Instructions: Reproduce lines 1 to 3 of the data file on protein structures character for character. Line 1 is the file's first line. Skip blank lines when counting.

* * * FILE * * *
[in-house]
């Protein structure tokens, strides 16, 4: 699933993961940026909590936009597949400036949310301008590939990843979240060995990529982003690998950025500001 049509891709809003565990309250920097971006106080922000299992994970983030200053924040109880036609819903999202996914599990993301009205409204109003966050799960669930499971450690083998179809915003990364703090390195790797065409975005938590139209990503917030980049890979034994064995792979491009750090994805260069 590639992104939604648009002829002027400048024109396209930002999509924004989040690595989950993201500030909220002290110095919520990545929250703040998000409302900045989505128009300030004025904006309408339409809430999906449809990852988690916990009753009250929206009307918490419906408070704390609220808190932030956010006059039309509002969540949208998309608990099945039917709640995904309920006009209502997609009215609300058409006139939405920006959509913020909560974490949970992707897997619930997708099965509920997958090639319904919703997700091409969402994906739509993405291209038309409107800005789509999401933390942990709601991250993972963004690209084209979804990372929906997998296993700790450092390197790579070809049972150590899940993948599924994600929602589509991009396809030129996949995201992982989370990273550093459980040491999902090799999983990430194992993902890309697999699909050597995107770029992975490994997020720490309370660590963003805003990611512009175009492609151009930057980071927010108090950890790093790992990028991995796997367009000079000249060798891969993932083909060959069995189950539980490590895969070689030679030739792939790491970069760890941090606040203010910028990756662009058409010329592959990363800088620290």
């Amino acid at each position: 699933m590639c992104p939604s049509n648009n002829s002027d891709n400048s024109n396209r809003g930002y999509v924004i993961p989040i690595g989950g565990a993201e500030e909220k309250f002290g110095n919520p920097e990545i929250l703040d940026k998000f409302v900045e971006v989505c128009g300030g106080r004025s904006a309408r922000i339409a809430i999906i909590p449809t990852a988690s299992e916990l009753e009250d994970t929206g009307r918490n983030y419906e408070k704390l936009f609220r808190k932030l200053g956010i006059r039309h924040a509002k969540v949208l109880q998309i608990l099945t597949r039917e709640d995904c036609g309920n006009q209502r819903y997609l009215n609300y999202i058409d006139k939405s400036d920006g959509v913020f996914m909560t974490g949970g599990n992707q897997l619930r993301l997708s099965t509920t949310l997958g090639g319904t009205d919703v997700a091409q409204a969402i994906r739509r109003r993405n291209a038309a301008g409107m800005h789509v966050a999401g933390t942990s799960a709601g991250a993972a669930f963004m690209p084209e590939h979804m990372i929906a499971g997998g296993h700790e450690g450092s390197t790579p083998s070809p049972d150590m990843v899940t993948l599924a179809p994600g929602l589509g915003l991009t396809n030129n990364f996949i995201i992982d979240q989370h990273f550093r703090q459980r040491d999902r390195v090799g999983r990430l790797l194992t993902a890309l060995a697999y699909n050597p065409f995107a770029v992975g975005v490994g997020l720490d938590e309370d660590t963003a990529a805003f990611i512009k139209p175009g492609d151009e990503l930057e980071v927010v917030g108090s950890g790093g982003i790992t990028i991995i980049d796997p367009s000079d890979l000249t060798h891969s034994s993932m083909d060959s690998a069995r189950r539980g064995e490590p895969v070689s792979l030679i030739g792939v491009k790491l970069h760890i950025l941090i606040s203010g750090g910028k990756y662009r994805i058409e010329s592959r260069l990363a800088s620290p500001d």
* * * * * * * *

[in-house]
């Protein structure tokens, strides 16, 4: 699933993961940026909590936009597949400036949310301008590939990843979240060995990529982003690998950025500001 049509891709809003565990309250920097971006106080922000299992994970983030200053924040109880036609819903999202996914599990993301009205409204109003966050799960669930499971450690083998179809915003990364703090390195790797065409975005938590139209990503917030980049890979034994064995792979491009750090994805260069 590639992104939604648009002829002027400048024109396209930002999509924004989040690595989950993201500030909220002290110095919520990545929250703040998000409302900045989505128009300030004025904006309408339409809430999906449809990852988690916990009753009250929206009307918490419906408070704390609220808190932030956010006059039309509002969540949208998309608990099945039917709640995904309920006009209502997609009215609300058409006139939405920006959509913020909560974490949970992707897997619930997708099965509920997958090639319904919703997700091409969402994906739509993405291209038309409107800005789509999401933390942990709601991250993972963004690209084209979804990372929906997998296993700790450092390197790579070809049972150590899940993948599924994600929602589509991009396809030129996949995201992982989370990273550093459980040491999902090799999983990430194992993902890309697999699909050597995107770029992975490994997020720490309370660590963003805003990611512009175009492609151009930057980071927010108090950890790093790992990028991995796997367009000079000249060798891969993932083909060959069995189950539980490590895969070689030679030739792939790491970069760890941090606040203010910028990756662009058409010329592959990363800088620290």
């Amino acid at each position: 699933m590639c992104p939604s049509n648009n002829s002027d891709n400048s024109n396209r809003g930002y999509v924004i993961p989040i690595g989950g565990a993201e500030e909220k309250f002290g110095n919520p920097e990545i929250l703040d940026k998000f409302v900045e971006v989505c128009g300030g106080r004025s904006a309408r922000i339409a809430i999906i909590p449809t990852a988690s299992e916990l009753e009250d994970t929206g009307r918490n983030y419906e408070k704390l936009f609220r808190k932030l200053g956010i006059r039309h924040a509002k969540v949208l109880q998309i608990l099945t597949r039917e709640d995904c036609g309920n006009q209502r819903y997609l009215n609300y999202i058409d006139k939405s400036d920006g959509v913020f996914m909560t974490g949970g599990n992707q897997l619930r993301l997708s099965t509920t949310l997958g090639g319904t009205d919703v997700a091409q409204a969402i994906r739509r109003r993405n291209a038309a301008g409107m800005h789509v966050a999401g933390t942990s799960a709601g991250a993972a669930f963004m690209p084209e590939h979804m990372i929906a499971g997998g296993h700790e450690g450092s390197t790579p083998s070809p049972d150590m990843v899940t993948l599924a179809p994600g929602l589509g915003l991009t396809n030129n990364f996949i995201i992982d979240q989370h990273f550093r703090q459980r040491d999902r390195v090799g999983r990430l790797l194992t993902a890309l060995a697999y699909n050597p065409f995107a770029v992975g975005v490994g997020l720490d938590e309370d660590t963003a990529a805003f990611i512009k139209p175009g492609d151009e990503l930057e980071v927010v917030g108090s950890g790093g982003i790992t990028i991995i980049d796997p367009s000079d890979l000249t060798h891969s034994s993932m083909d060959s690998a069995r189950r539980g064995e490590p895969v070689s792979l030679i030739g792939v491009k790491l970069h760890i950025l941090i606040s203010g750090g910028k990756y662009r994805i058409e010329s592959r260069l990363a800088s620290p500001d």